As a concluding project, my students created a story book with their own original parable following the pattern of the way Jesus taught. This checklist is how my students were graded for the final project. If you click here or on the image, it will open as an editable Google Doc that you could adapt for a project of your own. You'll have to download or make a copy in Google Docs to be able to edit:

If you want to continue your own study of the Parables, this post includes a set of printables to use as a guide for an adult or teen Bible Study:

Now with parables on the brain, you can be thinking of way to make connections and use visuals in all your lessons, no matter the topic. You might be interested in these Catechesis Lesson Plan Templates (including a year long outline) which incorporate a place for that "Hook" to help students engage with the content. Click on the image below to go to the post with these printables:

Once you've decided on your connection, you can work in a story or demonstration with a the object during your religion lesson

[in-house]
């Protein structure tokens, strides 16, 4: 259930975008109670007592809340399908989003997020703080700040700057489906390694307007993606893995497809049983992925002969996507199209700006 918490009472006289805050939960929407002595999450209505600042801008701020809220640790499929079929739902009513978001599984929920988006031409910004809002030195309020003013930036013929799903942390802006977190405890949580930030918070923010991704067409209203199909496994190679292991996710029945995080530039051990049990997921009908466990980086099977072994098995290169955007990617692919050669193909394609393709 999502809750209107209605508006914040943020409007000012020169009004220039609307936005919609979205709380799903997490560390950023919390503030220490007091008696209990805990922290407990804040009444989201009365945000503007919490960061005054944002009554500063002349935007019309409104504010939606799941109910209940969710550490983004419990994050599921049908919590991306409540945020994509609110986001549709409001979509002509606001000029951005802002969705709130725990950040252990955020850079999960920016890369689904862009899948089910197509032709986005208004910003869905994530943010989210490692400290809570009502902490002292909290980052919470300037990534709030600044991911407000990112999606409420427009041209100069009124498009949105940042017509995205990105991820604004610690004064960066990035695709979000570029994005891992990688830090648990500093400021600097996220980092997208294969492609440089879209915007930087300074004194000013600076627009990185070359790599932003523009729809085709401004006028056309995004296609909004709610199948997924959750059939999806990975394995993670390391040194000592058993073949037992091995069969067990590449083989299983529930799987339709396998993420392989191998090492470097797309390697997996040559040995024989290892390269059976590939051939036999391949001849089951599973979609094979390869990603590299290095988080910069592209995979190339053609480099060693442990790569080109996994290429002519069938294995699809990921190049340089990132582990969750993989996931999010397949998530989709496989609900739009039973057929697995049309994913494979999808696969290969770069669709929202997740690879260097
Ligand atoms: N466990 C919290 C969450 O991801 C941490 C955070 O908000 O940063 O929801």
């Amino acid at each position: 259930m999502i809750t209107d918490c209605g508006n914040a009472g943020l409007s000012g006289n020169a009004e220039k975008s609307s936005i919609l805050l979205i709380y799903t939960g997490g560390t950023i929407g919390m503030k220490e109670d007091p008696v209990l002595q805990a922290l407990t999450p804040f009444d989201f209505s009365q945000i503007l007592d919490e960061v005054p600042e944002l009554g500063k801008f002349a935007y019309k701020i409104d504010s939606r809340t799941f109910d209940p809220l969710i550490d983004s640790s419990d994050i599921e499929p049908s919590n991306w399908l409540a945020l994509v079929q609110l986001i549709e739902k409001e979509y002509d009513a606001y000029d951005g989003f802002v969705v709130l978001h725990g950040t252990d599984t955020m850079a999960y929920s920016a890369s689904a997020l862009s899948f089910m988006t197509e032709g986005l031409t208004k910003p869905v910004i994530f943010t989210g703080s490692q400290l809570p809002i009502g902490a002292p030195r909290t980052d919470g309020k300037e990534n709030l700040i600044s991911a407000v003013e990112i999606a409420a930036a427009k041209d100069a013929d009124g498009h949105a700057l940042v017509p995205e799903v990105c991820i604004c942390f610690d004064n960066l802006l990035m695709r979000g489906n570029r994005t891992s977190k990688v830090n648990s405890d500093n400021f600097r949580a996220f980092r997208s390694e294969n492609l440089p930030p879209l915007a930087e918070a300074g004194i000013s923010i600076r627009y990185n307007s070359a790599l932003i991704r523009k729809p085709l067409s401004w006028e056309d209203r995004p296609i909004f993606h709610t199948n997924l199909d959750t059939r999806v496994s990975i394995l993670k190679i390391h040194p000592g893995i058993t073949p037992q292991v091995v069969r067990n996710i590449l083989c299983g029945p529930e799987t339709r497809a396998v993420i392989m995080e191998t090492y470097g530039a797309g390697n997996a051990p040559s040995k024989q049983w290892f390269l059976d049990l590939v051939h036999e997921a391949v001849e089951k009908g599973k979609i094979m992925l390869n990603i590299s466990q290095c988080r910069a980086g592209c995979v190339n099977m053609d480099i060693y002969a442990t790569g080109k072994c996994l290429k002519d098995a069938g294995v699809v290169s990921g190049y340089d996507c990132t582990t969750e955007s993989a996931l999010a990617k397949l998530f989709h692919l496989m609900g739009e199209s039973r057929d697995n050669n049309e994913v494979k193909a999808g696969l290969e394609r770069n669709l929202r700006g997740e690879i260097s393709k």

• Provide a great “hook” at the beginning to grab their attention
  • Perfect for drawing comparisons between everyday objects and complex concepts
  • Always follow with the truth behind the symbol, just like when Jesus explained a parable.
  • Kids need things in bite sized chunks they can relate to, but they also deserve more than a watered-down version of our faith. Share the fullness of the truth with them.

Remember, the reality always surpasses the symbol. Move from the natural to the supernatural.

Your “parable” doesn’t have to be a craft! Here are are few ideas for how to work it in:
  • Tell a story
  • Do a demonstration
  • Set out a visual
  • Show a picture
  • Create an “experiment”
  • Model with an exaggerated example
  • Show two extremes
  • Chalk Talk- Tell a story with illustrations
  • Guessing game- How is it connected?
  • Have students bring their own object

I hope you enjoy studying the parables yourself and sharing with your students, and also feel inspired to model your lessons after this teaching style used by Jesus!

Click here for the pdf of the presentation file with a few more details and ideas, as well as all of the above links all in one place:

“Jesus' invitation to enter his kingdom comes in the form of parables, a characteristic feature of his teaching. Through his parables he invites people to the feast of the kingdom, but he also asks for a radical choice: to gain the kingdom, one must give everything. Words are not enough, deeds are required. The parables are like mirrors for man: will he be hard soil or good earth for the word? What use has he made of the talents he has received? Jesus and the presence of the kingdom in this world are secretly at the heart of the parables.” ~CCC 546